Weekly Feature



2017-08-10 / Front Page

Assembly speaker tours stretch of Scajaquada during WNY stop

by BRYAN JACKSON Cheektowaga Editor


New York State Assembly Speaker Carl Heastie, right, meets on Monday with Buffalo Niagara Riverkeeper Executive Director Jill Spisiak Jedlicka, left, Assemblywoman Monica Wallace and Cheektowaga Supervisor Diane Benczkowski about funding for Scajaquada Creek improvement, as part of the Bronx representative’s stops in Cheektowaga and Lancaster. New York State Assembly Speaker Carl Heastie, right, meets on Monday with Buffalo Niagara Riverkeeper Executive Director Jill Spisiak Jedlicka, left, Assemblywoman Monica Wallace and Cheektowaga Supervisor Diane Benczkowski about funding for Scajaquada Creek improvement, as part of the Bronx representative’s stops in Cheektowaga and Lancaster. Scajaquada Creek, the blighted waterway that winds its way through Cheektowaga, Lancaster, Depew and Buffalo, has long held the attention of local lawmakers and conservation groups, but Monday, it had a downstate audience: New York State Assembly Speaker Carl Heastie.

Heastie, a Bronx Democrat, visited the creek at the intersection of Pine Ridge Road and Wildy Avenue, across from Villa Maria College, on Monday morning with Assemblywoman Monica Wallace, D-Cheektowaga, Cheektowaga Supervisor Diane Benczkowski and Buffalo Niagara Riverkeeper Executive Director Jill Spisiak Jedlicka.


Officials get a close-up look at Scajaquada Creek in Cheektowaga. Officials get a close-up look at Scajaquada Creek in Cheektowaga. Spanning that section of the creek are five debris filters, three of which are broken, meaning contamination from that area can flow farther downstream through the underground culvert that carries the creek through much of Buffalo before emerging in Forest Lawn Cemetery on its way to the Niagara River.

Jedlicka, Wallace and Benczkowski briefed Heastie on contamination problems with the creek, which, in Cheektowaga, revolve around sewer deficiencies that can cause overflows of raw sewage into the Scajaquada watershed. The speaker called the issues facing the creek “concerning.”

“Looking at what I see here, it looks like it’s a lot of work that needs to be done,” he said.

Just last week, Wallace, as well as Assemblyman Sean Ryan, D-Buffalo, announced that $1 million in the 2017-18 state budget will go toward infrastructure repairs and cleanup efforts to the creek, and Heastie credited local stakeholders with spearheading the conservation effort.

“Because this is a shared responsibility, sometimes you think shared responsibility means it’s more people cooperating, but sometimes when it’s shared responsibility, there’s no single ownership of the responsibility,” he said. “Sometimes it may take a little longer to try to get everybody on the same page.”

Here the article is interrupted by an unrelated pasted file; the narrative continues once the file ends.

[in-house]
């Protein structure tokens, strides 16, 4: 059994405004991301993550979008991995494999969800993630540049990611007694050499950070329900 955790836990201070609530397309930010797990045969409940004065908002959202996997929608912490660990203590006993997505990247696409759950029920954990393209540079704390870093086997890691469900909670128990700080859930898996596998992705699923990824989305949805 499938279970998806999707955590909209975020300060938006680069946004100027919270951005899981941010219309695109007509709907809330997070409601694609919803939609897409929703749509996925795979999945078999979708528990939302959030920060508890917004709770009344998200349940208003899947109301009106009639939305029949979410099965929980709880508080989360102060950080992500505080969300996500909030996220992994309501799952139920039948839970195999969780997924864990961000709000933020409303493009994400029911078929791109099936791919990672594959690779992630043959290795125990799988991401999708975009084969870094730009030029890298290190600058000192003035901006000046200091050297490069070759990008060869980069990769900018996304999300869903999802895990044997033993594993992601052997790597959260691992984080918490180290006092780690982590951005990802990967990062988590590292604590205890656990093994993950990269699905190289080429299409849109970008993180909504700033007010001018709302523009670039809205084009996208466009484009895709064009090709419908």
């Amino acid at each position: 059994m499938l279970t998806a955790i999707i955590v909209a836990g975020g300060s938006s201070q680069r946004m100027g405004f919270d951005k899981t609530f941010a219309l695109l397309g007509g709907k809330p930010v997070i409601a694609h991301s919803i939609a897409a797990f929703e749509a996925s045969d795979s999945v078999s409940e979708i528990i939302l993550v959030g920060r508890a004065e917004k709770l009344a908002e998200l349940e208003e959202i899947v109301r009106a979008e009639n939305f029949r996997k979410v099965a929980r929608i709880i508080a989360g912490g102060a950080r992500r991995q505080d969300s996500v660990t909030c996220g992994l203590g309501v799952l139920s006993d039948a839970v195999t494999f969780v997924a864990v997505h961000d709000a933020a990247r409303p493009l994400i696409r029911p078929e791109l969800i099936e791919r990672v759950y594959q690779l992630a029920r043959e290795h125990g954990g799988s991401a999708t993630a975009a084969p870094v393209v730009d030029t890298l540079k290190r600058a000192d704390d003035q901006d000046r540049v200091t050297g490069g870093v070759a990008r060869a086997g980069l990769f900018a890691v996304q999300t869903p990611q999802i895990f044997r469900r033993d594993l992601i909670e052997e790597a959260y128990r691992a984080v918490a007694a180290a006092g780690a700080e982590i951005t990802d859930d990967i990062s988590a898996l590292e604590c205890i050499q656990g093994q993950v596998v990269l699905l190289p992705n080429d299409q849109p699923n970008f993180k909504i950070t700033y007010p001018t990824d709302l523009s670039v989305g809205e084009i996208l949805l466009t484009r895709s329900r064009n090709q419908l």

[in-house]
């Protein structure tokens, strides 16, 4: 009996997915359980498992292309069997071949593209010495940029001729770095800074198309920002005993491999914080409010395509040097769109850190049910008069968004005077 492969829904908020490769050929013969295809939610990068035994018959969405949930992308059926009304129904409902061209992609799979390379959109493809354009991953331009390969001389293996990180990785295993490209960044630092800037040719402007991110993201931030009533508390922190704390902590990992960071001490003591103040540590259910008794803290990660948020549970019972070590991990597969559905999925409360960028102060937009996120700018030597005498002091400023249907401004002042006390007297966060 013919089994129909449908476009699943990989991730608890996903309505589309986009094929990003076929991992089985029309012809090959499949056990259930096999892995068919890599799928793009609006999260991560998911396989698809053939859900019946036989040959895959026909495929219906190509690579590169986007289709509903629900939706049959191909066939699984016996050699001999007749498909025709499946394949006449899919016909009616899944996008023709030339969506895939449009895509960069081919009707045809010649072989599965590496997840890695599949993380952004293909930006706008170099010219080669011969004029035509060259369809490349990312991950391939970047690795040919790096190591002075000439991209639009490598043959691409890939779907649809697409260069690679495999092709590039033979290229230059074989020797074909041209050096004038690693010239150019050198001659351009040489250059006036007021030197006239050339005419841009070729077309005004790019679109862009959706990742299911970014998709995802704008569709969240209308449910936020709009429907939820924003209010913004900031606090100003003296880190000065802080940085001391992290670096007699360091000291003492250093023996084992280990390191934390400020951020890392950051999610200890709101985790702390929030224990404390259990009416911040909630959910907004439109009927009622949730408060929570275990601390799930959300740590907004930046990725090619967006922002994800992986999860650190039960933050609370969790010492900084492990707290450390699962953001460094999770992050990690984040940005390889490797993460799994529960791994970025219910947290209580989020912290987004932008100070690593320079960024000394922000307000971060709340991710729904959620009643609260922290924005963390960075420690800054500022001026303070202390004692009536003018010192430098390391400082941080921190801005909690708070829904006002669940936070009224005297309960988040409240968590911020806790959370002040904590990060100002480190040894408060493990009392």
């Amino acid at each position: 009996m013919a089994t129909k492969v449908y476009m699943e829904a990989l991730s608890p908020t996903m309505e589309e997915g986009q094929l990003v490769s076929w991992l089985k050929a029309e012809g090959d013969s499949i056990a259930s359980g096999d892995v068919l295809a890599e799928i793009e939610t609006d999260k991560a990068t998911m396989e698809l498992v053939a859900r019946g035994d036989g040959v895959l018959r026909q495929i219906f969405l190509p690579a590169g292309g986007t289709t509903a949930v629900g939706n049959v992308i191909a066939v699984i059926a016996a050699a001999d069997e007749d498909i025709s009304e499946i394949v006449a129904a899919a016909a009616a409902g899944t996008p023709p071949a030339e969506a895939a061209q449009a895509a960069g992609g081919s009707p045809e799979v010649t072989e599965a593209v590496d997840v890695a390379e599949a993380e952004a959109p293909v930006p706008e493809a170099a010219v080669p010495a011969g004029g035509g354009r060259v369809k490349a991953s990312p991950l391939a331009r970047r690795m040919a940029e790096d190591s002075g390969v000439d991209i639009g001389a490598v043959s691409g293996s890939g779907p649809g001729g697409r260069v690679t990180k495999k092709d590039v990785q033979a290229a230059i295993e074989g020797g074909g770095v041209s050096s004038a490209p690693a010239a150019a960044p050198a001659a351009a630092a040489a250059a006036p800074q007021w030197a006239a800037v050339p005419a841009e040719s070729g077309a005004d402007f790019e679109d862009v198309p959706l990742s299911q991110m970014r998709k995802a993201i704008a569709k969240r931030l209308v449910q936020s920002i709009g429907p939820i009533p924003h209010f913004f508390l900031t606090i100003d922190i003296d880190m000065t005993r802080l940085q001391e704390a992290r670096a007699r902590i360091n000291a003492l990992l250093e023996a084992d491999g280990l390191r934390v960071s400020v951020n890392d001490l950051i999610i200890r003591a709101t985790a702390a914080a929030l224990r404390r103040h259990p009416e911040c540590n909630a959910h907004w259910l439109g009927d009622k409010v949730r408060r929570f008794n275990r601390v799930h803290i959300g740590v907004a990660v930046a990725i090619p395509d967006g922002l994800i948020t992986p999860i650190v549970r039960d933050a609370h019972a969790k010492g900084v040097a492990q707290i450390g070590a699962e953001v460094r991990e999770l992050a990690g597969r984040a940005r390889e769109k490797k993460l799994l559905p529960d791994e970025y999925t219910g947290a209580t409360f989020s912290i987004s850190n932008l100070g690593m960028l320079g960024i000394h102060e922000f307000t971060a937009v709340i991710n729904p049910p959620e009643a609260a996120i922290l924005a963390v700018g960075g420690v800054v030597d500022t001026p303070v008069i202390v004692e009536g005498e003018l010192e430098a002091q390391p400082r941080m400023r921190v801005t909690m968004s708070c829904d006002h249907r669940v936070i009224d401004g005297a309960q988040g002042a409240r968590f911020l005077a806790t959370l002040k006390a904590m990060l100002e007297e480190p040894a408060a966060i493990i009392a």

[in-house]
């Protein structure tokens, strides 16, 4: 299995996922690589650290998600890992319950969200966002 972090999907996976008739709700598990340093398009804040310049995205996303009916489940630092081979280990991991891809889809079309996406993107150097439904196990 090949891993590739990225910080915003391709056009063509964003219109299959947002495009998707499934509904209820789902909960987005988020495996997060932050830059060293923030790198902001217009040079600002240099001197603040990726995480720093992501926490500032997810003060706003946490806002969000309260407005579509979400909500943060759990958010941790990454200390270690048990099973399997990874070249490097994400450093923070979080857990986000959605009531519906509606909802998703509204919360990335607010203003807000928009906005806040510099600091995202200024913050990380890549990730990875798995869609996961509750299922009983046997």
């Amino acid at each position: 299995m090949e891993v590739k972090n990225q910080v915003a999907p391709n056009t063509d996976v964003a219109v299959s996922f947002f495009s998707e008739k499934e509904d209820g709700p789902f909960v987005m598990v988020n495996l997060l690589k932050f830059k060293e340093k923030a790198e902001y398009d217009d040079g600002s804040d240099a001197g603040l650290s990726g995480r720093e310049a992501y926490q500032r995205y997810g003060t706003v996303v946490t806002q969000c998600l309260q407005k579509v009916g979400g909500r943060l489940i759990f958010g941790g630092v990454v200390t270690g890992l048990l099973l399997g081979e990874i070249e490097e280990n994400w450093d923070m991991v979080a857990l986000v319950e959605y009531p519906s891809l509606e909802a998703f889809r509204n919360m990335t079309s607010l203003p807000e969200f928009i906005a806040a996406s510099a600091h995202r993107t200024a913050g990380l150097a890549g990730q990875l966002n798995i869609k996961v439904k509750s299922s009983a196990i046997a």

Local leaders are heading in that direction, with Benczkowski saying the towns of Cheektowaga and Lancaster, the villages of Depew and Lancaster, Riverkeeper, as well as Wallace and Sen. Tim Kennedy, D-Cheektowaga, have continued meeting to develop plans to tackle the creek’s issues. Various sewer districts and state regulators also oversee Scajaquada, further complicating coordination on the cleanup effort.

Funding for projects to boost the watershed’s health is a continuing challenge for all those involved.

In addition to the money secured by Wallace and Ryan for repairs throughout the watershed, last year Cheektowaga received approximately $20 million in state grants and low-to-interest free loans to help the town comply with a 2015 state Department of Environmental Conservation consent order.

The order required the town to modernize and repair its sewage treatment system to mitigate inflow and infiltration problems. Inflow refers to improper connections to the sewer system, such as illegal downspout connections. Infiltration is water that has entered the system through deficiencies, such as cracked and damaged sewers. Overflows caused by those issues can cause raw sewage to flow into Scajaquada’s watershed.

In April, Gov. Andrew Cuomo signed the Clean Water Infrastructure Act, which pledged $2.5 billion toward water improvement and protection in New York.

Heastie said his visit, which also included stops in Lancaster, and, of course, Duff’s, helped him get a better sense of Western New York issues and he hoped it also would dispel the notion that downstate politicians are primarily interested in their own concerns.

“I just wanted to come and let people realize that I care about this area as much as I care about my home area of the Bronx, Heastie said. “I want to make sure every part of the state is thriving, and coming here to see these things for myself, kind of gives you a real visual on the local needs.”

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